Acoustic foam dampens the sound of a darkened space.
Earplugs float in a light-filled void.
A deeper silence.
Halley’s comet passed through our backyard sky late one night in 1986. All of my family - Mum, Dad, my two sisters and I - were outside looking for comets. As we only had one pair of binoculars between us, the plan was that Dad (who had done the research and knew what he was looking for) would find it then help each of us to do the same.
I remember how excited I was at the possibility of seeing a real comet blazing its way through space. That this was something that would spend the next 75 years moving through unseen and unknown parts of the universe before returning for the briefest of visits gave the moment a sense of drama and importance. Even the Ballantynes over the back fence were awake and looking.
It took a while for Dad to find the comet and even longer for me to hold the binoculars steady enough to stop the stars from wobbling. It’s funny that what remains most memorable about this night was not a sense of bearing witness to a unique cosmological event, but the mundaneness of it all - the sore neck from looking up, the sleepiness, the sound my eyelashes made when they scraped against the eyepiece of the binoculars when I blinked ... and the feeling of injustice at having to share these binoculars with my sisters.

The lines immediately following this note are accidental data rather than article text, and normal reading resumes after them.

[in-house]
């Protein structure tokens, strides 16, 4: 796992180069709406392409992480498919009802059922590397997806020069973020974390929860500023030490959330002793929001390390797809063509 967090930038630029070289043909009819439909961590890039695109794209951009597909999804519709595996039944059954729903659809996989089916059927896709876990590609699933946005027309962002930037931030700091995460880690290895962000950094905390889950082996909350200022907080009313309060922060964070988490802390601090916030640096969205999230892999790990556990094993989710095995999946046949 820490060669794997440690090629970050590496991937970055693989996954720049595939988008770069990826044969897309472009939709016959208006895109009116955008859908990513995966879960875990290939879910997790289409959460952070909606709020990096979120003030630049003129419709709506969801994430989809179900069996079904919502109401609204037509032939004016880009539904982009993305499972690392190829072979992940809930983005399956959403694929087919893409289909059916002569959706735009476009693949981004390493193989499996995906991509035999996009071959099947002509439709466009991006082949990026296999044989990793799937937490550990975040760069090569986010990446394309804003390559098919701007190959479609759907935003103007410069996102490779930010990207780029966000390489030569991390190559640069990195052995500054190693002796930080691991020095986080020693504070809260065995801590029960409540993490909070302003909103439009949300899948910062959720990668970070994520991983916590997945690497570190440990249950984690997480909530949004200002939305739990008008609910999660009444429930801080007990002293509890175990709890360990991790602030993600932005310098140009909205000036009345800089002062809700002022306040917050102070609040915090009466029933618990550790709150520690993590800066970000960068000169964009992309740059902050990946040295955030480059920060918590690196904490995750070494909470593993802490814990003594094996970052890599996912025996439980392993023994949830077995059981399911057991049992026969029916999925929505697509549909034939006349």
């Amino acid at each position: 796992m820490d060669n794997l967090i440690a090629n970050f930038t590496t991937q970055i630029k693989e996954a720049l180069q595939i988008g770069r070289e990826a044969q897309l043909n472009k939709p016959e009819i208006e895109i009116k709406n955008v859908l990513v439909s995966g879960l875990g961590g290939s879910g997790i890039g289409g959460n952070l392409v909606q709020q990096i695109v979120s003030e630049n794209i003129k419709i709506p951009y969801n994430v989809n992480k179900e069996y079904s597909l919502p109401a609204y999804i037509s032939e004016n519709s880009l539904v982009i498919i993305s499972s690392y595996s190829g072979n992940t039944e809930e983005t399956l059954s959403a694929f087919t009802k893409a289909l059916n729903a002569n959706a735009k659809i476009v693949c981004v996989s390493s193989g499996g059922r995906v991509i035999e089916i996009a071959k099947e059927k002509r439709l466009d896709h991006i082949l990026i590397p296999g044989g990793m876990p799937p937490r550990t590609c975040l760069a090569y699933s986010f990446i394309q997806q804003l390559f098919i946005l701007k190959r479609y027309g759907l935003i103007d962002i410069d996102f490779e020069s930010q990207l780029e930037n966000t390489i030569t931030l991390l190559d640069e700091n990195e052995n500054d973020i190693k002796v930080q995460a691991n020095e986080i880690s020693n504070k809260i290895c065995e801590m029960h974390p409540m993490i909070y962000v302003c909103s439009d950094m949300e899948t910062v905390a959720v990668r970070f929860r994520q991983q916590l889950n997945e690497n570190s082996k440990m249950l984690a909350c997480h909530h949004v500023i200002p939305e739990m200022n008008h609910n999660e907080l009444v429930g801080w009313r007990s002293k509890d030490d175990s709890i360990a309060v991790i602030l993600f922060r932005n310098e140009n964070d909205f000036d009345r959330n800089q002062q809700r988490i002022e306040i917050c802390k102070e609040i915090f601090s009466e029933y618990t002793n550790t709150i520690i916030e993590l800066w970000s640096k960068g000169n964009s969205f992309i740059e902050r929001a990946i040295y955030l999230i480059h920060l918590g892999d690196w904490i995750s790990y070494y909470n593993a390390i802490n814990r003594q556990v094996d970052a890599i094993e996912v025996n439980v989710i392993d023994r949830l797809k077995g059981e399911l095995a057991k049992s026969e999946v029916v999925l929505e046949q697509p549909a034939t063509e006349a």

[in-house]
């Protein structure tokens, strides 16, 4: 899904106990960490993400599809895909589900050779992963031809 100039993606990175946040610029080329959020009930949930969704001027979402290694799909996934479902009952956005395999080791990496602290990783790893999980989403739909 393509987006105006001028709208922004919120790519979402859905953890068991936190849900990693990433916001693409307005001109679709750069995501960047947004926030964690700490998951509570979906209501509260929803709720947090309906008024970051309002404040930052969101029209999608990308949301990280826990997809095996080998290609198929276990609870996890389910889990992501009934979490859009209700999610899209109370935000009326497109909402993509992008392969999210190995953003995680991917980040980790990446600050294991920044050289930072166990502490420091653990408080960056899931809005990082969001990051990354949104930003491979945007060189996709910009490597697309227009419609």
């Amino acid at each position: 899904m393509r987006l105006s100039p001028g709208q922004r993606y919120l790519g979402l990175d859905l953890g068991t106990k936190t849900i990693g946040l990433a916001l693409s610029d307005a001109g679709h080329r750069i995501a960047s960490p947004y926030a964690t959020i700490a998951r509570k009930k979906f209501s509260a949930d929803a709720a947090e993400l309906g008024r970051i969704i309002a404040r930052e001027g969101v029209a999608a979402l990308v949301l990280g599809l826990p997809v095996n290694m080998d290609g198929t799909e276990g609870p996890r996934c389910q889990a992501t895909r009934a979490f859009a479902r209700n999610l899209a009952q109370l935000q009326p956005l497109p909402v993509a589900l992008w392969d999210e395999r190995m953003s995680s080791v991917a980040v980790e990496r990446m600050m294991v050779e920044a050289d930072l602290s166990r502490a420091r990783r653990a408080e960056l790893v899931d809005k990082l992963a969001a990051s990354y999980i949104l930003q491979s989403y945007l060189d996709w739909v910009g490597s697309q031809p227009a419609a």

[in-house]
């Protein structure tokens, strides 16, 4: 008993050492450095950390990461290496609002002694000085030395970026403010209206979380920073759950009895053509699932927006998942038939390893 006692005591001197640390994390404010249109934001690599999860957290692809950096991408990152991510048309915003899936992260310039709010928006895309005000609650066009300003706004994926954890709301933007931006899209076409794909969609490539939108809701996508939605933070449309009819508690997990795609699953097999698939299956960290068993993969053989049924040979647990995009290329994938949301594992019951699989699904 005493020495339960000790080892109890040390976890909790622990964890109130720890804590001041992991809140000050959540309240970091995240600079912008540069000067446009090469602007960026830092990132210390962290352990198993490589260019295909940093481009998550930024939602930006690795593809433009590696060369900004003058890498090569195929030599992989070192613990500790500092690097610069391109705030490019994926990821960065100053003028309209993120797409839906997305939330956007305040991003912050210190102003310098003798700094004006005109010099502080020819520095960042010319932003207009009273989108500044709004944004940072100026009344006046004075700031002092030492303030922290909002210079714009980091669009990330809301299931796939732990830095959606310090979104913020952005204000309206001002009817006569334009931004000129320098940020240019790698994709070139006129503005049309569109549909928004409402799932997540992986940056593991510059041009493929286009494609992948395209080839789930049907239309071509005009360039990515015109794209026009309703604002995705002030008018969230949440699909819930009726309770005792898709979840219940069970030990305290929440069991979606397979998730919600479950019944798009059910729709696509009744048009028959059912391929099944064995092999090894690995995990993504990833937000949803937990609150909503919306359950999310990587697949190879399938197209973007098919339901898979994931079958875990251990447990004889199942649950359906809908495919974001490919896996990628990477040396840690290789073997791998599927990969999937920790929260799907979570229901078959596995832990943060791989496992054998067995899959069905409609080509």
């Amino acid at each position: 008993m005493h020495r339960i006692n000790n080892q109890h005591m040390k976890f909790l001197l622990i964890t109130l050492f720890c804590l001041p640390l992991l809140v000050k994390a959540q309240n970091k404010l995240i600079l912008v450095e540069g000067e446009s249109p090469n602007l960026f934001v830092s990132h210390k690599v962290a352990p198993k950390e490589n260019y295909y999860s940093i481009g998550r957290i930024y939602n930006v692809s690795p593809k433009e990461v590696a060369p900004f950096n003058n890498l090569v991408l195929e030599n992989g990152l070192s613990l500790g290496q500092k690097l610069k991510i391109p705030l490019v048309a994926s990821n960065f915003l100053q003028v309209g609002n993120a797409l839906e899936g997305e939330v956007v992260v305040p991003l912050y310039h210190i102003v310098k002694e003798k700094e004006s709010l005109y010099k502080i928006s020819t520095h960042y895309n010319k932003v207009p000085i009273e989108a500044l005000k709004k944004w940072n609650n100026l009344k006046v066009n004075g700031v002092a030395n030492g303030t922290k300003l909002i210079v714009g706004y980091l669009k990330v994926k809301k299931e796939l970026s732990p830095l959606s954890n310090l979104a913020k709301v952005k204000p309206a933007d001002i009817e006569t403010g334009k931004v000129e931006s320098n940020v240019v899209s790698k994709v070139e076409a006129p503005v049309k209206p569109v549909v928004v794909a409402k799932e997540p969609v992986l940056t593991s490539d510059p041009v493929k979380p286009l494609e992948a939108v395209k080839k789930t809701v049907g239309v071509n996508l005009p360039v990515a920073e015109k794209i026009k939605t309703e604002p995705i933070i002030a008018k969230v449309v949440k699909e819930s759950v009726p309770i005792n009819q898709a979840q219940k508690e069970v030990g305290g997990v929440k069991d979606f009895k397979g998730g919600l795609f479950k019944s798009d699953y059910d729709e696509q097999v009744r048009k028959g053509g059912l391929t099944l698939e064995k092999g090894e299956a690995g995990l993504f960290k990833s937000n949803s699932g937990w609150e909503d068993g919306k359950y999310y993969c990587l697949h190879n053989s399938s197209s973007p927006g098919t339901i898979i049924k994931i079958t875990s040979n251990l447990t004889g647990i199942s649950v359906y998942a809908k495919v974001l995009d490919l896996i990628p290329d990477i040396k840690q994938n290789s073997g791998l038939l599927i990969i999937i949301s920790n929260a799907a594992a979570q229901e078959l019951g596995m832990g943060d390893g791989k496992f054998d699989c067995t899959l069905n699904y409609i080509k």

Even with Dad’s ‘it’s there’ pointing, I couldn’t make out the comet. But when he suggested I focus on an area of sky framed by the backyard basketball ring, what seemed like an infinite number of comet-like flickers reduced to the amount of stars that could fit into a hoop. That seemed manageable. I had something tangible to hold onto and something to orient myself within. Eventually I found what must have been the comet. In the ring of sky there was a tentative glimmer, barely perceptible, inching out of sight.
Felt Space was presented in the first of two iterations of Immanent Landscape, a group project curated by Utako Shindo, at West Space in Melbourne, 2010.
Photography by Christian Cupurro